|Publication number||US7953552 B2|
|Application number||US 12/313,585|
|Publication date||May 31, 2011|
|Filing date||Nov 21, 2008|
|Priority date||Nov 21, 2008|
|Also published as||US20100131199|
|Publication number||12313585, 313585, US 7953552 B2, US 7953552B2, US-B2-7953552, US7953552 B2, US7953552B2|
|Original Assignee||Gary Severson|
|Export Citation||BiBTeX, EndNote, RefMan|
|Patent Citations (18), Non-Patent Citations (1), Referenced by (12), Classifications (11), Legal Events (3)|
|External Links: USPTO, USPTO Assignment, Espacenet|
1. Field of the Invention
The present invention relates to a GPS/navigation system having residential or address search requests; and more particularly, to a system wherein residential or search requests are accomplished by through entry of unique, short minimal keystrokes involving unique navigation codes instead of lengthy address information, such as street name, street address, city and state.
2. Description of the Prior Art
A number of GPS systems with various functionalities are known. These GPS systems generally require manual entry of address or business names for requesting driving direction instructions. Such manual entry requires numerous key strokes, making data entry hazardous unless the car is parked.
U.S. Pat. No. 5,765,123 to Nimura et al. discloses a navigation system. The user inputs a telephone number followed by selecting a point in a map that is displayed. The navigation system then directs the user to the selected map location, using GPS. The association between the telephone number and the map location is stored in a CD ROM or floppy disk. Entering a telephone number requires inputting at least ten numbers. Such activity is complicated, and would likely require a driver/user to take his or her eyes off the road.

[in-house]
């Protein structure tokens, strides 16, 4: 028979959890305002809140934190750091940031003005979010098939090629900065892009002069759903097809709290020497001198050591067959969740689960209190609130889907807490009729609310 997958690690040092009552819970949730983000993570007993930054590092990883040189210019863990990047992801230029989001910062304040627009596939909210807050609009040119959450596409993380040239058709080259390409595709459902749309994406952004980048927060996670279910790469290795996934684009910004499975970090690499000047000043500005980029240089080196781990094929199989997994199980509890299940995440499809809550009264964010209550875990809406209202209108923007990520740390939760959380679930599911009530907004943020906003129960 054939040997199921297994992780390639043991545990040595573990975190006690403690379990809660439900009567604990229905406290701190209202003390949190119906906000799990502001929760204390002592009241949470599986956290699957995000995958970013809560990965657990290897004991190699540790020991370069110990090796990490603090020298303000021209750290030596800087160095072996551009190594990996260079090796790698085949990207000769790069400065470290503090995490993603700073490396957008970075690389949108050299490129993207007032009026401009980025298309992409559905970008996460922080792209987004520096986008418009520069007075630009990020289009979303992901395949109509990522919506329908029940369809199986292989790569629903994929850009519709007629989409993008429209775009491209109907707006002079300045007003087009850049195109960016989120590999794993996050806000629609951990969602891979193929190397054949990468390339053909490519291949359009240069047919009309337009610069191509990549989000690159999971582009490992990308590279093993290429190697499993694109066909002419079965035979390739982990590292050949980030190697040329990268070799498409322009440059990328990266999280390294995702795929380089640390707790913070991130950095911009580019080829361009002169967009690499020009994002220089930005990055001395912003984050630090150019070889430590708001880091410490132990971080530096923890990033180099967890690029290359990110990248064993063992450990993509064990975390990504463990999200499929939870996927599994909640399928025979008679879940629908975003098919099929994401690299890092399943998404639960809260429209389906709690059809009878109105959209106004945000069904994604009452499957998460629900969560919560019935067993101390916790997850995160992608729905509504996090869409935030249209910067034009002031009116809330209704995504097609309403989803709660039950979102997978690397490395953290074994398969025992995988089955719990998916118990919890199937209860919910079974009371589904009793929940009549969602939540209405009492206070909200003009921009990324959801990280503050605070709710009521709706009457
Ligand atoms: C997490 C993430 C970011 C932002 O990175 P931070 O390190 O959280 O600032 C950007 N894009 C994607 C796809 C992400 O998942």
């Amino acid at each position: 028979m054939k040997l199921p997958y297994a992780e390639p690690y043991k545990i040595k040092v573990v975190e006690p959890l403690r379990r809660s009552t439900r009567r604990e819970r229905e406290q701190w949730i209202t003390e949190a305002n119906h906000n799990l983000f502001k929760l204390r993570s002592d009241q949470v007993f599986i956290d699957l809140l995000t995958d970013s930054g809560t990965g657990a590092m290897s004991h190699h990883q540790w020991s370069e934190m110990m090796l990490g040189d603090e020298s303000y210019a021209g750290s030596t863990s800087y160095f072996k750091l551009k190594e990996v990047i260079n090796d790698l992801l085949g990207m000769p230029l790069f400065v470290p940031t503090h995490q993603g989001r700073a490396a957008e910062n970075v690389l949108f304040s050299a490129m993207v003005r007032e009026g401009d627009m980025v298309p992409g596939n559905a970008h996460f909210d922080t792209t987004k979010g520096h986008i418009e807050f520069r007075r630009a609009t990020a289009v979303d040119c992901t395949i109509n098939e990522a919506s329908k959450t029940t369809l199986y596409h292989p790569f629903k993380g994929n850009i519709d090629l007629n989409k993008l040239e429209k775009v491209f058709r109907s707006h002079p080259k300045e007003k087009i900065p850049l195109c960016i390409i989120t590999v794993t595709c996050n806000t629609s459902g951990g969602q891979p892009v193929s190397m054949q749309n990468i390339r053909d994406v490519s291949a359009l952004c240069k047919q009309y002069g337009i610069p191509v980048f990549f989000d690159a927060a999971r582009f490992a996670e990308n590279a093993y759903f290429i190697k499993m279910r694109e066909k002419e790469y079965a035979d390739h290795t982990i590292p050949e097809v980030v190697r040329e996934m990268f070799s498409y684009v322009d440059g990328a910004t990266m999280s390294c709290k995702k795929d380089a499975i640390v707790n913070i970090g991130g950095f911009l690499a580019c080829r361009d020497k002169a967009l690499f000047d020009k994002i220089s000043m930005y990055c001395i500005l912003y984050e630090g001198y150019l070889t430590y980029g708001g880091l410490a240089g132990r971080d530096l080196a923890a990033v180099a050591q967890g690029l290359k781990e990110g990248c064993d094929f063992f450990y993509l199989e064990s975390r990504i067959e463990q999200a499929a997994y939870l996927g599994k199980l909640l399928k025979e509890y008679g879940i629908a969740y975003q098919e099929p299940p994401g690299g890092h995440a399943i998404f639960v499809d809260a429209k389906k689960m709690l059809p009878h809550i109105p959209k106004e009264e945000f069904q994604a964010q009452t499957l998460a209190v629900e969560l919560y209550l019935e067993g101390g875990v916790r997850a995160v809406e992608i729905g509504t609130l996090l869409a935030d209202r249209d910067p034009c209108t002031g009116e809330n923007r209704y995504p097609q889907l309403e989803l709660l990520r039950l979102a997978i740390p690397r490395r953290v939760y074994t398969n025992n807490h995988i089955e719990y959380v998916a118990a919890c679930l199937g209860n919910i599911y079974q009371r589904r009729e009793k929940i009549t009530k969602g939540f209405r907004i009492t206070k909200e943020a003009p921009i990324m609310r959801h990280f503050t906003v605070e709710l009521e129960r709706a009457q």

U.S. Pat. No. 5,941,930 to Morimoto et al. discloses a navigation system. This navigation system includes input means for entering a telephone number and user selected map location, an information storage device for storing telephone-number data, in which a location name inclusive of a set of coordinates is stored for each telephone number. Address data in which an address is stored for each set of coordinates and map data. A central processor has retrieval means for telephone-number, location coordinates and location name, which correspond to a telephone number entered, and display means for displaying (i) a map centered on the location and (ii) direction instructions for the location name retrieved by the central processor. This navigation system requires entry of a telephone number and retrieved corresponding address for the navigation system to compute directions. This amount of entry of information of a telephone number and map location is cumbersome for the driver on the road. It requires the driver to look away from the road and focus on the data entry process, which presents a dangerous driving condition.
U.S. Pat. Nos. 6,339,744 and 6,597,983 to Hancock et al. disclose a geographic location referencing system and method. This system defines a grid and proprietary addresses of selected locations within a geographical area. It is characterized in that the grid addresses are defined in relation to a grid and can be easily converted to global coordinates defined in relation to a known global referencing system, and the proprietary addresses are unique to the geographical area. The second patent relates to providing a geographical identifier for a multiple listing service involving real estate properties. This system uses GPS or manual entry to determine the starting location and uses a previously assigned district and locational grid to provide a routing map for a specific location that is progressively stored in a database. This system requires manual inputs of various data, which are lengthy and cause the user to take his or her eyes off the road.